In the middle of a set at Brighton Music Hall on October 24, Josh Arnoudse unplugs his guitar and jumps off the stage.
His bandmate, Raky Sastri, reaches behind his drum kit to retrieve an accordion, and together they drag two chairs out onto the floor. The crowd hushes its drunken patter as the two strike up an acoustic rendition of one of Josh’s songs: “Who Knew.” For a moment, the humid, beer-sticky club recedes as he wails over stridently strummed triplets about love lost to bad timing. The song is at once sweet and sardonic in its deliberate misunderstanding of the phrase, a wry meditation on a missed opportunity: “If I was Marty McFly / I would go back to when we were 9 or 10 / And I’d be your best friend / Say that I knew you when.”
Josh, 27, and Raky, 30, both have a rumpled, slouchy quality that is at odds with their grown-up subtlety and wit.
The two have been performing as You Won’t for the past two years, but they met more than a decade ago in a Lexington High School musical production of My Favorite Year. “Raky was one of the kings of the drama department, and I was a terrified underling,” remembers Josh, as he sits hunched over a chocolate croissant at Cafe 1369 in Cambridge.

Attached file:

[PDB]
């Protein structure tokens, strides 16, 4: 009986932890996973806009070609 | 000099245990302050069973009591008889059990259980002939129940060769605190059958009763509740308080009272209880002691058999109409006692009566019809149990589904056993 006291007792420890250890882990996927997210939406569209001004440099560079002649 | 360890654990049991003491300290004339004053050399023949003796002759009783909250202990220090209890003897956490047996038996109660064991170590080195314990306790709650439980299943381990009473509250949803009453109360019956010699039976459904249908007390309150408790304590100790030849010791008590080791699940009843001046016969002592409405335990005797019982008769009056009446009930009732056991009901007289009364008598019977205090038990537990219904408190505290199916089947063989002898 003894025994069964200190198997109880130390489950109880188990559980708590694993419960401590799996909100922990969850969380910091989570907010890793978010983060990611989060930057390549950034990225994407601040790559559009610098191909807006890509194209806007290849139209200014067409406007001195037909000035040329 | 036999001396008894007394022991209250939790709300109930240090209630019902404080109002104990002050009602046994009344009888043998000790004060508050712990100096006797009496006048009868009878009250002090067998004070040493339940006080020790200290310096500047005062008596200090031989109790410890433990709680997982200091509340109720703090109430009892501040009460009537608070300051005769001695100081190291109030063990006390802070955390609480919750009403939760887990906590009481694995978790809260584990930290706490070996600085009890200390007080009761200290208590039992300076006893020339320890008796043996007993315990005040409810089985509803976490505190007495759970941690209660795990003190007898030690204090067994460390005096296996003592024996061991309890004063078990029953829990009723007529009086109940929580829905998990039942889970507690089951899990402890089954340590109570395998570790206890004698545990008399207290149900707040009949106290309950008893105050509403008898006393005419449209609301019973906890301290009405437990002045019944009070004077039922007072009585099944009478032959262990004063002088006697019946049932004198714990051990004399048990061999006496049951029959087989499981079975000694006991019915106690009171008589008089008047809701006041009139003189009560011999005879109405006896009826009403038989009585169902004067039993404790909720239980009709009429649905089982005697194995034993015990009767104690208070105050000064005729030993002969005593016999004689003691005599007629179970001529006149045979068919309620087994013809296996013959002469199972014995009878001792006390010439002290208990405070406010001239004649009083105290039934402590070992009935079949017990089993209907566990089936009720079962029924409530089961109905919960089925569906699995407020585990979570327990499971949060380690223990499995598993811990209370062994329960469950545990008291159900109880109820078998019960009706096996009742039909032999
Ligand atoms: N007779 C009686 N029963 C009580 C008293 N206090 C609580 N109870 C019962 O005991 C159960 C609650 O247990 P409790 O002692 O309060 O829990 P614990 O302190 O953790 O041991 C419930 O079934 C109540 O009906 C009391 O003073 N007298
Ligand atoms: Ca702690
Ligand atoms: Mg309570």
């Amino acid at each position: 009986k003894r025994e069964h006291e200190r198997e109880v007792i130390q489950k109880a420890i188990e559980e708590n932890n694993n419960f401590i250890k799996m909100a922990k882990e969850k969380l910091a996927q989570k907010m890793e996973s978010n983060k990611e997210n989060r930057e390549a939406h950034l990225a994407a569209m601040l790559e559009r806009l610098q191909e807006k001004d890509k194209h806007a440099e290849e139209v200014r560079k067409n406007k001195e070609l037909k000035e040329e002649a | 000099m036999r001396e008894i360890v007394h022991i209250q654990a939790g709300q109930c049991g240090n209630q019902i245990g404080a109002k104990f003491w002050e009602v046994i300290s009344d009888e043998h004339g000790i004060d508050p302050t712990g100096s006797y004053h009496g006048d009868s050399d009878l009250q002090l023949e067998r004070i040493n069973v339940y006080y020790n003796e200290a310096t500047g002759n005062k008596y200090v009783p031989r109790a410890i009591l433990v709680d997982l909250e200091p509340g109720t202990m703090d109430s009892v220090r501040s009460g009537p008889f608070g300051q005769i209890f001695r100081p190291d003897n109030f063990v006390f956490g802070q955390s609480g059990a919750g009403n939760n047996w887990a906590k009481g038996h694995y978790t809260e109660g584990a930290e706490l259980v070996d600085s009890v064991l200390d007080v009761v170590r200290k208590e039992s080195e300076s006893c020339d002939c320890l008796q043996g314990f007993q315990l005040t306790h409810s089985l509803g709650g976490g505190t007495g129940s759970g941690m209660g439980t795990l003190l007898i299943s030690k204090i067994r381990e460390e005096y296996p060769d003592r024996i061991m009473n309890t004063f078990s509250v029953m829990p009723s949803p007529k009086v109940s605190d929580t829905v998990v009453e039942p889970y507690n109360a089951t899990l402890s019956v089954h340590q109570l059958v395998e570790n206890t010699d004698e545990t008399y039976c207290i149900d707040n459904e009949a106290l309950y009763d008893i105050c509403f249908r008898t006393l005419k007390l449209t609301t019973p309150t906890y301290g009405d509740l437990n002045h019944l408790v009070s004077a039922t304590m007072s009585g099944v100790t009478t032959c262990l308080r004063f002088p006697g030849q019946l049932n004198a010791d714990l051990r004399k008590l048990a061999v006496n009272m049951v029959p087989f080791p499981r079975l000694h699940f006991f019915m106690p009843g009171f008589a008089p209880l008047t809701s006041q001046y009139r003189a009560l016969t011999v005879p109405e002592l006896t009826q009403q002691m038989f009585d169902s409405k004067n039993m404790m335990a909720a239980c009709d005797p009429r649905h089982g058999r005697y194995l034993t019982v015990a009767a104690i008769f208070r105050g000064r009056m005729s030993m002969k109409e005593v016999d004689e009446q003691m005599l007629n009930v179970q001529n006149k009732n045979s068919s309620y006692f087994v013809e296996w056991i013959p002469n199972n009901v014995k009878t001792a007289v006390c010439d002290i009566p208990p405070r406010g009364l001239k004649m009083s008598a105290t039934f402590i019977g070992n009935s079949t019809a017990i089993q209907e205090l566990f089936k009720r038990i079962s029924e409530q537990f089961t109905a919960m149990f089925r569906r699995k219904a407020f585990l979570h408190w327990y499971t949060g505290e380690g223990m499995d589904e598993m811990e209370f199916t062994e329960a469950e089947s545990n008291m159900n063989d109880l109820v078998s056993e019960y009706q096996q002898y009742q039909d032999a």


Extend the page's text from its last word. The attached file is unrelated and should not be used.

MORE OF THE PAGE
I first met Josh in 2010 when we were co-workers at a local bar. At the time, You Won’t’s debut album, Skeptic Goodbye, was being mixed, and it wasn’t clear yet that the project (which Josh wrote and Raky produced) would become a band.
The record was made in Raky’s home studio and is a testament to a painstaking DIY process.
Once the band hit the road, the challenge became translating those intricate, purposeful arrangements into a convincing rock show. Josh is a sharp vocalist of startling range, while Raky is a precocious percussionist and multi-instrumentalist. Together they have settled into a comfortable rapport that’s both minimalist and cacophonous.
Still, even as they mastered the form, they found it stifling. “Both of us feel quite boxed-in with the format of playing in rock clubs, you know?” says Josh.
“Slowly but surely, we’re trying to find ways to break out of that, and engage people in a different way.”
The effort has paid off: You Won’t garnered mentions on NPR and the New York Times for their recent appearances at the CMJ Music Marathon, and they are up for a Boston Music Award for Folk Artist of the Year. They’ll be splitting a bill with Lucius and headliners Pearl and the Beard at the Middle East Downstairs before hunkering down in their home state to record a second album.
For Josh, the “folk artist” label is a dubious one, mainly because his earliest influences were in rock ‘n’ roll. But as the band’s live show demonstrates, it may not be an unfitting denomination. Standing on those chairs, stripped of their electronic trappings, You Won’t seemed less like rock stars
and more like apostles of a lost religion, singing some long-forgotten tune.
MIDDLE EAST DOWNSTAIRS
472 MASS. AVE.